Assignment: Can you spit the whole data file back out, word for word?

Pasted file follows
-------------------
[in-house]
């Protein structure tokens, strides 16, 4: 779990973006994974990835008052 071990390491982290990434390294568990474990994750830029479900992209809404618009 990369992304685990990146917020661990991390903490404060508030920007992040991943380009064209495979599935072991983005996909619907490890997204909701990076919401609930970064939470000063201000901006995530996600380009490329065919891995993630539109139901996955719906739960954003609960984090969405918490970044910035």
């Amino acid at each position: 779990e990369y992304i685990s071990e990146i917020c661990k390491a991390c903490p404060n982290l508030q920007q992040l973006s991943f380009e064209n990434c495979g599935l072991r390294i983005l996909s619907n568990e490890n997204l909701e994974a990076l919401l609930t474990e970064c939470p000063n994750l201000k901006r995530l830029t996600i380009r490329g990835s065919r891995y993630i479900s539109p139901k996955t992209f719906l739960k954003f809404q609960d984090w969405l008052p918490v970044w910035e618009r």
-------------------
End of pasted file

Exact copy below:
[in-house]
């Protein structure tokens, strides 16, 4: 779990973006994974990835008052 071990390491982290990434390294568990474990994750830029479900992209809404618009 990369992304685990990146917020661990991390903490404060508030920007992040991943380009064209495979599935072991983005996909619907490890997204909701990076919401609930970064939470000063201000901006995530996600380009490329065919891995993630539109139901996955719906739960954003609960984090969405918490970044910035």
């Amino acid at each position: 779990e990369y992304i685990s071990e990146i917020c661990k390491a991390c903490p404060n982290l508030q920007q992040l973006s991943f380009e064209n990434c495979g599935l072991r390294i983005l996909s619907n568990e490890n997204l909701e994974a990076l919401l609930t474990e970064c939470p000063n994750l201000k901006r995530l830029t996600i380009r490329g990835s065919r891995y993630i479900s539109p139901k996955t992209f719906l739960k954003f809404q609960d984090w969405l008052p918490v970044w910035e618009r």